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Happy New Year
Entry 109, on 2005-01-03 at 20:28:07 (Rating 1, Comments)
Well, here we are at the start of another new year and everyone is rushing around wishing each other a happy new year. We tend to look back at the year that has just ended and summarise it as good or bad. I seem to remember doing this for a few years now and deciding that the previous year wasn't too good but the new year was looking a lot better. I'm always the optimist, I suppose.
I can never remember getting to the end of a year and thinking, "well that was a really good year, I hope the new year is just as good". Maybe I just have too high expectations - or maybe I tend to concentrate on the negatives - but it seems to me that, looking at the big picture, things aren't really getting any better.
National politics (here in New Zealand) are looking fairly good. We have a center-left government which is more center than left, but at least they are orders of magnitude better than the alternatives. Unfortunately, the same can't be said for the international scene. The governments of Australia, the UK, and (especially) the US leave a lot of room for improvement.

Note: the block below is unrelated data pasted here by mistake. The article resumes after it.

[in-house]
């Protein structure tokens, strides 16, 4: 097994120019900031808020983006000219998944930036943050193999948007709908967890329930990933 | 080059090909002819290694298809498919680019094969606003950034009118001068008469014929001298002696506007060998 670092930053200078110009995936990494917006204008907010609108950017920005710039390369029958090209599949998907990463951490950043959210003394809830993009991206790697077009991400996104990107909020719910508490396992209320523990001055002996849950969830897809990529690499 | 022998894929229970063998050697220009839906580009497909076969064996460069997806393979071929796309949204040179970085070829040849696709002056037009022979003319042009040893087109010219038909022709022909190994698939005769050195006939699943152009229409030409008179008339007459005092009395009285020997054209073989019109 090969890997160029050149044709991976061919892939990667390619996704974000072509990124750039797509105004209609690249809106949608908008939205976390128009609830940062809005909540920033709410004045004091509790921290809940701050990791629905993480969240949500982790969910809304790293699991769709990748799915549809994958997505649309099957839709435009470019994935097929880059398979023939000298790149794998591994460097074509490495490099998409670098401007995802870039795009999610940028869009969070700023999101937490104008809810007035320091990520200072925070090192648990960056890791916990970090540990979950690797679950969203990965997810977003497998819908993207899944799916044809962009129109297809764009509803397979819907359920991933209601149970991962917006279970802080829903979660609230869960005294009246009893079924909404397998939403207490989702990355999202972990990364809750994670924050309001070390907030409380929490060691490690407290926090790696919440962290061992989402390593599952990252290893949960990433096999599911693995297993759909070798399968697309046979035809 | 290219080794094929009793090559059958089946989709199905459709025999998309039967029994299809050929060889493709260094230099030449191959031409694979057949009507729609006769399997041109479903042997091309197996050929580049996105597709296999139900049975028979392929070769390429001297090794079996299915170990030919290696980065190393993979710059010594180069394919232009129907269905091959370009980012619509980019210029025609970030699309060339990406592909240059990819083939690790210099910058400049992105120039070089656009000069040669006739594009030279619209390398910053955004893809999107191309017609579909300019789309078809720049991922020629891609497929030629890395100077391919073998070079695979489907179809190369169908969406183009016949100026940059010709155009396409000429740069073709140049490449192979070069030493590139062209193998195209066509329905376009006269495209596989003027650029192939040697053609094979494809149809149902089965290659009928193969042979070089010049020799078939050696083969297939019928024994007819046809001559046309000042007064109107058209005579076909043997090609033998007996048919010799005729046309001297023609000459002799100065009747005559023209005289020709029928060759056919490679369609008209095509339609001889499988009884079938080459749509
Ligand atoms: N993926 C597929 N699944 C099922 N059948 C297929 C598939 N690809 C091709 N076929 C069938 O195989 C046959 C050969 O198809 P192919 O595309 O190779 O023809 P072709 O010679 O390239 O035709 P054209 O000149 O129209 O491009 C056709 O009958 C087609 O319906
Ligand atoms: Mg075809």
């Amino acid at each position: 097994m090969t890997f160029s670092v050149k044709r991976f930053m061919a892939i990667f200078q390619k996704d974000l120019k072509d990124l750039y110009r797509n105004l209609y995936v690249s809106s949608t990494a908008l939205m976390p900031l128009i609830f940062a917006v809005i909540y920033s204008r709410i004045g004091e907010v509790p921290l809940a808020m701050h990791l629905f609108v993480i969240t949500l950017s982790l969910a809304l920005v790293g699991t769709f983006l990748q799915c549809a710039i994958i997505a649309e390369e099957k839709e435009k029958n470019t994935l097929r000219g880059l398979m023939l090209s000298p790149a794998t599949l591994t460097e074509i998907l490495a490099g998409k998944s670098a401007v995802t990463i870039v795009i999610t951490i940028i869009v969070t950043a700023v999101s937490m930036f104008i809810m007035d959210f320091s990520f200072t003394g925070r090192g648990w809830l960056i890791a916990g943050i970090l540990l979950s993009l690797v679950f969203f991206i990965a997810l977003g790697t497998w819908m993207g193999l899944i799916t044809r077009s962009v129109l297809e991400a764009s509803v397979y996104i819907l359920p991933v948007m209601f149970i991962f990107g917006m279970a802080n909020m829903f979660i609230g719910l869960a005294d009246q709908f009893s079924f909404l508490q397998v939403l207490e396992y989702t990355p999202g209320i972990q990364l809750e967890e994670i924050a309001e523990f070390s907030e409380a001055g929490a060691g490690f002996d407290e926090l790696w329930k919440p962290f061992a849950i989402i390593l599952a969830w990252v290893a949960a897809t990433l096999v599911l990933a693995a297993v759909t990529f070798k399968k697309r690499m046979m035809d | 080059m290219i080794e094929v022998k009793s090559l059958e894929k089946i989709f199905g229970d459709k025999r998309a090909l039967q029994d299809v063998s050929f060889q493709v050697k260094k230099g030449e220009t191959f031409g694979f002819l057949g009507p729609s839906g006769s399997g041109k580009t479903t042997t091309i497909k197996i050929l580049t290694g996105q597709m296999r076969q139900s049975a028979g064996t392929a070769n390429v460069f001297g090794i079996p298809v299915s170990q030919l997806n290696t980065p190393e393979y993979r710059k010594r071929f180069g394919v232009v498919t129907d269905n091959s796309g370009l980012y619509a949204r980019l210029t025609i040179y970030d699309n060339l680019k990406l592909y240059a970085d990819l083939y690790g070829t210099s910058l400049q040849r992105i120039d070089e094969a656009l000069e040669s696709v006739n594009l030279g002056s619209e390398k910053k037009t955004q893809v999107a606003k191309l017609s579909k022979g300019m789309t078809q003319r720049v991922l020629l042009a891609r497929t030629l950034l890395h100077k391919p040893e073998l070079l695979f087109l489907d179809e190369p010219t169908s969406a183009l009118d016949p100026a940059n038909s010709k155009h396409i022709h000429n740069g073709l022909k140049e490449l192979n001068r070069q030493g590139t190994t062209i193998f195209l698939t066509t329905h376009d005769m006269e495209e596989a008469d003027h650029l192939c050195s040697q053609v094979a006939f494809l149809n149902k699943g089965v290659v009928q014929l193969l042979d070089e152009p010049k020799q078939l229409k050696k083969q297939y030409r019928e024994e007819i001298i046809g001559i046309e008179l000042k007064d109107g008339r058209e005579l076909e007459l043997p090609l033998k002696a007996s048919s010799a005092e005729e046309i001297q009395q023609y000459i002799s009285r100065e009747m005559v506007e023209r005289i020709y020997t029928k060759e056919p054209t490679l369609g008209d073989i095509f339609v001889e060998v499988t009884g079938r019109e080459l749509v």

The two highest profile events of the year are both very negative: the war in Iraq (an unmitigated disaster accounting for over 100,000 deaths of innocent people) and the recent Indian Ocean tsunami (another disaster accounting for over 100,000 deaths). Unfortunately, the tsunami at the end of the year made 2004 look bleaker than it might have otherwise.
Other significant negative events include the, now regular, crises in Africa bought about by climatic conditions, and (more importantly) abysmal management of the country involved. The positives of the year seem trivial in comparison: a very successful Olympic games, the first orbital flight by a private spacecraft, and a few others.
Something needs to change. None of the major problems of the year needed to be as bad as they were. The Iraq war should never have started in the first place. I've discussed it so many times in my blog I won't do so again now. The effect of the tsunami could have been much less than it was. Warning and civil defence systems should have saved most of the victims. The famines and civil wars in Africa are largely preventable. I don't know what the answer is and I don't think things will change much, so I unfortunately expect to be writing another fairly negative blog entry for new year 2006!
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